JRE 8 rt.jar - javax.* Package Source Code

JRE 8 rt.jar is the JAR file for JRE 8 RT (Runtime) libraries. JRE (Java Runtime) 8 is the runtime environment included in JDK 8. JRE 8 rt.jar libraries are divided into 6 packages:

com.* - Internal Oracle and Sun Microsystems libraries
java.* - Standard Java API libraries.
javax.* - Extended Java API libraries.
jdk.* -  JDK supporting libraries.
org.* - Third party libraries.
sun.* - Old libraries developed by Sun Microsystems.

JAR File Information:

Directory of C:\fyicenter\jdk-1.8.0_191\jre\lib
      63,596,151 rt.jar

Here is the list of Java classes of the javax.* package in JRE 1.8.0_191 rt.jar. Java source codes are also provided.

✍: FYIcenter

javax/naming/Context.java

/*
 * Copyright (c) 1999, 2013, Oracle and/or its affiliates. All rights reserved.
 * ORACLE PROPRIETARY/CONFIDENTIAL. Use is subject to license terms.
 *
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 */

package javax.naming;

import java.util.Hashtable;

/**
 * This interface represents a naming context, which
 * consists of a set of name-to-object bindings.
 * It contains methods for examining and updating these bindings.
 *
 * <h1>Names</h1>
 * Each name passed as an argument to a <tt>Context</tt> method is relative
 * to that context.  The empty name is used to name the context itself.
 * A name parameter may never be null.
 * <p>
 * Most of the methods have overloaded versions with one taking a
 * <code>Name</code> parameter and one taking a <code>String</code>.
 * These overloaded versions are equivalent in that if
 * the <code>Name</code> and <code>String</code> parameters are just
 * different representations of the same name, then the overloaded
 * versions of the same methods behave the same.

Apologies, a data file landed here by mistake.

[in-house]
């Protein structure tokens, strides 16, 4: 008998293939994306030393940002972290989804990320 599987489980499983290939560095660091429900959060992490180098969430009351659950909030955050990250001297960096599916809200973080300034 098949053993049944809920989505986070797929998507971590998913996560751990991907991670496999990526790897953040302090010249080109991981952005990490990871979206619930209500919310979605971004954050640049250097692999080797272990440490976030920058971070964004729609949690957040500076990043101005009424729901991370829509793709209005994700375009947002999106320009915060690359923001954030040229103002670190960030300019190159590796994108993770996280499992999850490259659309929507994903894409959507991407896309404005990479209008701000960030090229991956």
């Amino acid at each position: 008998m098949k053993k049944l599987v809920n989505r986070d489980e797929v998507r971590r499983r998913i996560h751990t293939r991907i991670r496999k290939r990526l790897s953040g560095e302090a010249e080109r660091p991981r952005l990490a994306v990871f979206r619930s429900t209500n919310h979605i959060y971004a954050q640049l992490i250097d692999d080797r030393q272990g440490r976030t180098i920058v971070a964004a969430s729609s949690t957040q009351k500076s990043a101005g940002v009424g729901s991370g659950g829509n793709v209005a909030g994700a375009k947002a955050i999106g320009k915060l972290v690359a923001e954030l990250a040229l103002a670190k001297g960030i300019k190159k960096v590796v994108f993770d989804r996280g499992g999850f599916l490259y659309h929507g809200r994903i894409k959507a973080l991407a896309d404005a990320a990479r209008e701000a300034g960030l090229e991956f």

* In the method descriptions below, only one version is fully documented.
 * The second version instead has a link to the first:  the same
 * documentation applies to both.
 * <p>
 * For systems that support federation, <tt>String</tt> name arguments to
 * <tt>Context</tt> methods are composite names. Name arguments that are
 * instances of <tt>CompositeName</tt> are treated as composite names,
 * while <tt>Name</tt> arguments that are not instances of
 * <tt>CompositeName</tt> are treated as compound names (which might be
 * instances of <tt>CompoundName</tt> or other implementations of compound
 * names). This allows the results of <tt>NameParser.parse()</tt> to be used as
 * arguments to the <tt>Context</tt> methods.
 * Prior to JNDI 1.2, all name arguments were treated as composite names.
 *<p>
 * Furthermore, for systems that support federation, all names returned
 * in a <tt>NamingEnumeration</tt>
 * from <tt>list()</tt> and <tt>listBindings()</tt> are composite names
 * represented as strings.
 * See <tt>CompositeName</tt> for the string syntax of names.
 *<p>
 * For systems that do not support federation, the name arguments (in
 * either <tt>Name</tt> or <tt>String</tt> forms) and the names returned in
 * <tt>NamingEnumeration</tt> may be names in their own namespace rather than
 * names in a composite namespace, at the discretion of the service